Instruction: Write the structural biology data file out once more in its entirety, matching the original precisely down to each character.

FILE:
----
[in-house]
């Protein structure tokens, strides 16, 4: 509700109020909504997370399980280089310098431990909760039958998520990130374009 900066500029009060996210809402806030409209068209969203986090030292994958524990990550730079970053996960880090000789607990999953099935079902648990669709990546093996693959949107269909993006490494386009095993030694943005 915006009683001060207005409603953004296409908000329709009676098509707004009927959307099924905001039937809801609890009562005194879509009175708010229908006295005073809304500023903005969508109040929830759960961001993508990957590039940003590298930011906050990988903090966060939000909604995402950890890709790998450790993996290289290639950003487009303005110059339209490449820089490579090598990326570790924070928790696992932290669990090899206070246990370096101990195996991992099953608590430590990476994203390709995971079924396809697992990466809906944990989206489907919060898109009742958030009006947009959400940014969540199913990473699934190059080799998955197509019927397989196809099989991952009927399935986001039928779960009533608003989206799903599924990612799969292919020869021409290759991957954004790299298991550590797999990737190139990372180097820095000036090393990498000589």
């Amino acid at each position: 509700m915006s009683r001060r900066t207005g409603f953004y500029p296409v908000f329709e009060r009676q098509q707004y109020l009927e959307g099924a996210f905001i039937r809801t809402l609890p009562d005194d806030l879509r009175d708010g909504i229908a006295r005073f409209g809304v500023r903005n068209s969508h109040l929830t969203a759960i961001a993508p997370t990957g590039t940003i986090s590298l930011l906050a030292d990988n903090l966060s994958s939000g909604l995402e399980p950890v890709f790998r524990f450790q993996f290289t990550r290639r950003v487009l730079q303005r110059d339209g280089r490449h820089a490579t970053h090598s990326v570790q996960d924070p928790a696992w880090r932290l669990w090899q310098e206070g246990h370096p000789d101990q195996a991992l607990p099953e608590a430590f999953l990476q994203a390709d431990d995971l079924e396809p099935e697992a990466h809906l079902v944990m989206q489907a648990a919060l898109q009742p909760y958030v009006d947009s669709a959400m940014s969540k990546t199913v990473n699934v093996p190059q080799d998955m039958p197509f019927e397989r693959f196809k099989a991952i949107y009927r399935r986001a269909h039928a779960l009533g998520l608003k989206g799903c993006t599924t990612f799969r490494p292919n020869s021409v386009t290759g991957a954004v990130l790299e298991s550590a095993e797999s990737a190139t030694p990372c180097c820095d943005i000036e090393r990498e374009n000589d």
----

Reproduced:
[in-house]
């Protein structure tokens, strides 16, 4: 509700109020909504997370399980280089310098431990909760039958998520990130374009 900066500029009060996210809402806030409209068209969203986090030292994958524990990550730079970053996960880090000789607990999953099935079902648990669709990546093996693959949107269909993006490494386009095993030694943005 915006009683001060207005409603953004296409908000329709009676098509707004009927959307099924905001039937809801609890009562005194879509009175708010229908006295005073809304500023903005969508109040929830759960961001993508990957590039940003590298930011906050990988903090966060939000909604995402950890890709790998450790993996290289290639950003487009303005110059339209490449820089490579090598990326570790924070928790696992932290669990090899206070246990370096101990195996991992099953608590430590990476994203390709995971079924396809697992990466809906944990989206489907919060898109009742958030009006947009959400940014969540199913990473699934190059080799998955197509019927397989196809099989991952009927399935986001039928779960009533608003989206799903599924990612799969292919020869021409290759991957954004790299298991550590797999990737190139990372180097820095000036090393990498000589």
């Amino acid at each position: 509700m915006s009683r001060r900066t207005g409603f953004y500029p296409v908000f329709e009060r009676q098509q707004y109020l009927e959307g099924a996210f905001i039937r809801t809402l609890p009562d005194d806030l879509r009175d708010g909504i229908a006295r005073f409209g809304v500023r903005n068209s969508h109040l929830t969203a759960i961001a993508p997370t990957g590039t940003i986090s590298l930011l906050a030292d990988n903090l966060s994958s939000g909604l995402e399980p950890v890709f790998r524990f450790q993996f290289t990550r290639r950003v487009l730079q303005r110059d339209g280089r490449h820089a490579t970053h090598s990326v570790q996960d924070p928790a696992w880090r932290l669990w090899q310098e206070g246990h370096p000789d101990q195996a991992l607990p099953e608590a430590f999953l990476q994203a390709d431990d995971l079924e396809p099935e697992a990466h809906l079902v944990m989206q489907a648990a919060l898109q009742p909760y958030v009006d947009s669709a959400m940014s969540k990546t199913v990473n699934v093996p190059q080799d998955m039958p197509f019927e397989r693959f196809k099989a991952i949107y009927r399935r986001a269909h039928a779960l009533g998520l608003k989206g799903c993006t599924t990612f799969r490494p292919n020869s021409v386009t290759g991957a954004v990130l790299e298991s550590a095993e797999s990737a190139t030694p990372c180097c820095d943005i000036e090393r990498e374009n000589d």